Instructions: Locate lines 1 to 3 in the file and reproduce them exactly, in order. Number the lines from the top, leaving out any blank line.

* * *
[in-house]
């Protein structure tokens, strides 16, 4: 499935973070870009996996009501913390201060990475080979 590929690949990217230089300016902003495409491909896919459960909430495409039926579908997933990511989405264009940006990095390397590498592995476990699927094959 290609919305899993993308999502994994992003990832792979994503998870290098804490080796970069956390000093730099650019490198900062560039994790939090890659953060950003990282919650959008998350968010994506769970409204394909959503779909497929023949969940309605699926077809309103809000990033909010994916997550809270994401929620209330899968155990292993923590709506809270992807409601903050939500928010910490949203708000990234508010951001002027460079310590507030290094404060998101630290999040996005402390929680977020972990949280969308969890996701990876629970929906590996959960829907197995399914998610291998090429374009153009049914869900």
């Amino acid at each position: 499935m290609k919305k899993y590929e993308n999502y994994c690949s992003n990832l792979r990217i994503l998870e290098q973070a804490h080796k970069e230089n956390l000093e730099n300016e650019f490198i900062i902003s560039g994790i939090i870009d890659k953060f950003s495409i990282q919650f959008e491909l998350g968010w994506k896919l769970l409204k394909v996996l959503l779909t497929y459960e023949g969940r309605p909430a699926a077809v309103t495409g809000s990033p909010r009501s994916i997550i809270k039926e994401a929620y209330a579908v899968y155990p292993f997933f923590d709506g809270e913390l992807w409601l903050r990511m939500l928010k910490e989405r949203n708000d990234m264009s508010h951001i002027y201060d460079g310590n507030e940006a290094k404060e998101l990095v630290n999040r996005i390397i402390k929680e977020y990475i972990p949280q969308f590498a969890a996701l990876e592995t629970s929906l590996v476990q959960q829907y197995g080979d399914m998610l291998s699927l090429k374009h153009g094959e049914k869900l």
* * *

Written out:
[in-house]
């Protein structure tokens, strides 16, 4: 499935973070870009996996009501913390201060990475080979 590929690949990217230089300016902003495409491909896919459960909430495409039926579908997933990511989405264009940006990095390397590498592995476990699927094959 290609919305899993993308999502994994992003990832792979994503998870290098804490080796970069956390000093730099650019490198900062560039994790939090890659953060950003990282919650959008998350968010994506769970409204394909959503779909497929023949969940309605699926077809309103809000990033909010994916997550809270994401929620209330899968155990292993923590709506809270992807409601903050939500928010910490949203708000990234508010951001002027460079310590507030290094404060998101630290999040996005402390929680977020972990949280969308969890996701990876629970929906590996959960829907197995399914998610291998090429374009153009049914869900």
């Amino acid at each position: 499935m290609k919305k899993y590929e993308n999502y994994c690949s992003n990832l792979r990217i994503l998870e290098q973070a804490h080796k970069e230089n956390l000093e730099n300016e650019f490198i900062i902003s560039g994790i939090i870009d890659k953060f950003s495409i990282q919650f959008e491909l998350g968010w994506k896919l769970l409204k394909v996996l959503l779909t497929y459960e023949g969940r309605p909430a699926a077809v309103t495409g809000s990033p909010r009501s994916i997550i809270k039926e994401a929620y209330a579908v899968y155990p292993f997933f923590d709506g809270e913390l992807w409601l903050r990511m939500l928010k910490e989405r949203n708000d990234m264009s508010h951001i002027y201060d460079g310590n507030e940006a290094k404060e998101l990095v630290n999040r996005i390397i402390k929680e977020y990475i972990p949280q969308f590498a969890a996701l990876e592995t629970s929906l590996v476990q959960q829907y197995g080979d399914m998610l291998s699927l090429k374009h153009g094959e049914k869900l």